I wrote this movie review last year, for a potential movie review gig. It’s about that time of the year again…so I thought I’d share:
You Know what I mean?
Basements are low, dank, and darksome,
Halloween’s buried there . . .”
“. . . There the terror is pure.
There an All Hallows grave
Can save souls that might smother
From calm dad or sweet mother.”
—Ray Bradbury, “In-Between: A Halloween Poem”
Ray Bradbury is a storyteller who knows why Halloween, spooks, and frights are important—so is Tim Burton, and he beautifully illustrates the point in his mismatched holiday classic, The Nightmare Before Christmas, now re-released in theaters, for the second year, in 3D. Certainly, the denizens of Halloweentown know, singing, “Life’s no fun without a good scare.”
The story is simplistic, but the best fairytales are. Jack Skellington, the monarch of Halloween, grows bored with scares and screams and seeing the new challenges and excitement of Christmas, commands his subjects to help him take over the execution of that holiday. Not plot driven, Nightmare is a heady visual draught, a Halloween dream woven in images and moods. Roger Ebert praised the original release of the film, saying its creators “made a world here that is as completely new as the worlds we saw for the first time in such films as Metropolis, The Cabinet of Dr. Caligari or Star Wars.” And indeed, the visuals are so unique that “Burtonesque” is now in the cinema lexicon. The new 3D element makes this phantasmal world even more immersive.
Burton has stated that inspiration came to him at a store changing out the Halloween merchandise for Christmas displays: the juxtaposition of ghouls and Santa—and the best images of the film are the ones mixing Christmas and Halloween, the delightful and the ghastly: a coffin shaped sleigh led by skeletal reindeer, Christmas lights strung about an electric chair, and in no other movie have I seen a character try and discover the true meaning of Christmas by dissecting a teddy bear.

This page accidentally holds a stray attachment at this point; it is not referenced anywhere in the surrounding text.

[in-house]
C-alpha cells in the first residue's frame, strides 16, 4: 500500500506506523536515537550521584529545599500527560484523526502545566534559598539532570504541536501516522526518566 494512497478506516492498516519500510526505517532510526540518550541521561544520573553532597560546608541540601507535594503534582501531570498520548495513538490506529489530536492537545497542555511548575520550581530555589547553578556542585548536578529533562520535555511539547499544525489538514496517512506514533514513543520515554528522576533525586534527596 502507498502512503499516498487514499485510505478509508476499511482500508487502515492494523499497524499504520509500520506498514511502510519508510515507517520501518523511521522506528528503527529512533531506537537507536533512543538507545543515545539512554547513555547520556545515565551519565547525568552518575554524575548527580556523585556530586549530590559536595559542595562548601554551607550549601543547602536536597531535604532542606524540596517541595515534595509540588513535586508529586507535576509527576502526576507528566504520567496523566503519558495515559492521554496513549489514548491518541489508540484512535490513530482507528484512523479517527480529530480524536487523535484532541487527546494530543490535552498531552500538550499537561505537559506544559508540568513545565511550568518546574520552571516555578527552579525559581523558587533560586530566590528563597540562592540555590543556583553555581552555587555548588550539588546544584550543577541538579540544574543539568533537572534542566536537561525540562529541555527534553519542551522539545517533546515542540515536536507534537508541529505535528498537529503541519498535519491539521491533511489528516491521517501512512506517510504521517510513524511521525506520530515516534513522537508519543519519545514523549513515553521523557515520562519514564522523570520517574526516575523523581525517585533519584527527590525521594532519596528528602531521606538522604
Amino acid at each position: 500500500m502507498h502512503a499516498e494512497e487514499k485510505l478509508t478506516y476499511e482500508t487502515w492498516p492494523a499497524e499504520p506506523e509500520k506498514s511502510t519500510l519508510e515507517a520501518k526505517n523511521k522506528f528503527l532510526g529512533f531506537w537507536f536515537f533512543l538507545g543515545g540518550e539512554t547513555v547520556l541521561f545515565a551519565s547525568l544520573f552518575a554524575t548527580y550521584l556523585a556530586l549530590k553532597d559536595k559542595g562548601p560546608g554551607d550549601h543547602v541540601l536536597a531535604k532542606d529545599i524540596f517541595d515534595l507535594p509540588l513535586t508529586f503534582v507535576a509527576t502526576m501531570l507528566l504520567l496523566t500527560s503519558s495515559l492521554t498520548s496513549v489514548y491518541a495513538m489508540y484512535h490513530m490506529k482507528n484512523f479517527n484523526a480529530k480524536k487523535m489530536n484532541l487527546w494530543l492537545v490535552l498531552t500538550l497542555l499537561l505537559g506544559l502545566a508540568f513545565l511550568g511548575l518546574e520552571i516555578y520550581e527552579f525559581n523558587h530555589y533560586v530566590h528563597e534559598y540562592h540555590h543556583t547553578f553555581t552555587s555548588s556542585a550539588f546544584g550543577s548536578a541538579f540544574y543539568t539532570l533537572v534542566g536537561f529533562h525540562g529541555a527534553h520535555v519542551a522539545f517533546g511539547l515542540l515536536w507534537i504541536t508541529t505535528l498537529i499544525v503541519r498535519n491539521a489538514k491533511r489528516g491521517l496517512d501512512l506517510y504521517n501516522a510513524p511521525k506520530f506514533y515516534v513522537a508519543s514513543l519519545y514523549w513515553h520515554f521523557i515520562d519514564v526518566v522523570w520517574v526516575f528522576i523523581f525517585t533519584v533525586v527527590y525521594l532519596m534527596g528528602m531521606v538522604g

This is what Burton does; he mixes horror and humor and somehow makes it innocent through his favorite medium, the misfit. These elements come together in one of my favorite scenes: Sally, an animated rag doll and secret admirer of Jack, prepares a gift basket for the Pumpkin King and makes ready to escape her abusive creator. Opening the window, she looks wistfully towards Jack’s house, then jumps, crashing several stories below, her body breaking into pieces. Then, just as wistfully, the way a lovesick teenager might pick petals off a lily, she sews herself back together and heads for Jack’s. It’s a neat bit of dialogue-free storytelling. In any other movie, this would have been a tragic scene—a teen suicide for unrequited love. Instead, Burton makes the scene sweet and he does so using the very element that makes it macabre: the fact that Sally is an undead doll that can put herself back together.
Forgiving the simple plot, I have only one complaint: at 76 minutes, I would have liked a little longer to further develop Jack and Sally’s relationship or maybe better develop the villain, Oogie Boogie. I would attribute the short runtime to the extensive and tedious process used to create the stop motion animation (a week’s worth of work reaped only a minute’s worth of film).
After 14 years, the film has aged well, looking dated neither technically nor in style. Actually, pop culture has caught up to its sardonic and subversive tones. For proof, note that the film was originally released under Touchstone Pictures (a division of Disney) for fear that it was too dark for children. In the 2006 3D release (as well as this year), The Nightmare Before Christmas was shown under the Disney banner. For further proof, walk into a Spencer’s or Hot Topic store—there is more Nightmare merchandise circulating than ever and a whole new generation of teenagers have made its cast of monsters into a misfit pantheon (with Jack Skellington at the head).
The media is faster and more fickle than ever. However we also live in a time when canceled TV shows and sleeper films can find a second life, resurrected by the necromancy of cult fans and DVD sales. People walk around with T-shirts featuring their favorite characters from 80s video games. Media fades, but iconic images endure, and Tim Burton’s The Nightmare Before Christmas is teeming with them.